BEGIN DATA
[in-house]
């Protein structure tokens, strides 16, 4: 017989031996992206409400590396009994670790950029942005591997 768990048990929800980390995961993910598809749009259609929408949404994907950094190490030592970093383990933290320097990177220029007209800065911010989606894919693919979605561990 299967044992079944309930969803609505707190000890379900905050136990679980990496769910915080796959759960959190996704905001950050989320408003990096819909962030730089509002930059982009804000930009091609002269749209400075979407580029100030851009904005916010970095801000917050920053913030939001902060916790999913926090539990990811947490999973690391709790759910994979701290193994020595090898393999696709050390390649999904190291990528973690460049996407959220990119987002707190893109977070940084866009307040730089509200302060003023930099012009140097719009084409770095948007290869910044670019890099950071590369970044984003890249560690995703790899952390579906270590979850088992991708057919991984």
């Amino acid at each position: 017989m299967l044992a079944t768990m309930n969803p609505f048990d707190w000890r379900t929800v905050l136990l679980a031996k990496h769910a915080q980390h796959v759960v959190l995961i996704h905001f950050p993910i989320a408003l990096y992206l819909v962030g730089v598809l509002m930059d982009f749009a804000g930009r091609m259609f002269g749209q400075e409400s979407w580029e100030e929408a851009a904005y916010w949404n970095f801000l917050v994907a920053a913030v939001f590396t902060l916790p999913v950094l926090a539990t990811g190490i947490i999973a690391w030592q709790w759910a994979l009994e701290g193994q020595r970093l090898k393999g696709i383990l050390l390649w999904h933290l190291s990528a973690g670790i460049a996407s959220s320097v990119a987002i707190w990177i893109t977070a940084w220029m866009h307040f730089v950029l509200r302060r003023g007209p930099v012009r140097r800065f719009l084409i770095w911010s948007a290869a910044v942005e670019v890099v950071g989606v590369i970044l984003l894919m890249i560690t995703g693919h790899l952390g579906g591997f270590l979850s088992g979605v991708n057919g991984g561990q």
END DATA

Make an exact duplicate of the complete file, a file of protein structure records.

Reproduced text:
[in-house]
């Protein structure tokens, strides 16, 4: 017989031996992206409400590396009994670790950029942005591997 768990048990929800980390995961993910598809749009259609929408949404994907950094190490030592970093383990933290320097990177220029007209800065911010989606894919693919979605561990 299967044992079944309930969803609505707190000890379900905050136990679980990496769910915080796959759960959190996704905001950050989320408003990096819909962030730089509002930059982009804000930009091609002269749209400075979407580029100030851009904005916010970095801000917050920053913030939001902060916790999913926090539990990811947490999973690391709790759910994979701290193994020595090898393999696709050390390649999904190291990528973690460049996407959220990119987002707190893109977070940084866009307040730089509200302060003023930099012009140097719009084409770095948007290869910044670019890099950071590369970044984003890249560690995703790899952390579906270590979850088992991708057919991984």
């Amino acid at each position: 017989m299967l044992a079944t768990m309930n969803p609505f048990d707190w000890r379900t929800v905050l136990l679980a031996k990496h769910a915080q980390h796959v759960v959190l995961i996704h905001f950050p993910i989320a408003l990096y992206l819909v962030g730089v598809l509002m930059d982009f749009a804000g930009r091609m259609f002269g749209q400075e409400s979407w580029e100030e929408a851009a904005y916010w949404n970095f801000l917050v994907a920053a913030v939001f590396t902060l916790p999913v950094l926090a539990t990811g190490i947490i999973a690391w030592q709790w759910a994979l009994e701290g193994q020595r970093l090898k393999g696709i383990l050390l390649w999904h933290l190291s990528a973690g670790i460049a996407s959220s320097v990119a987002i707190w990177i893109t977070a940084w220029m866009h307040f730089v950029l509200r302060r003023g007209p930099v012009r140097r800065f719009l084409i770095w911010s948007a290869a910044v942005e670019v890099v950071g989606v590369i970044l984003l894919m890249i560690t995703g693919h790899l952390g579906g591997f270590l979850s088992g979605v991708n057919g991984g561990q």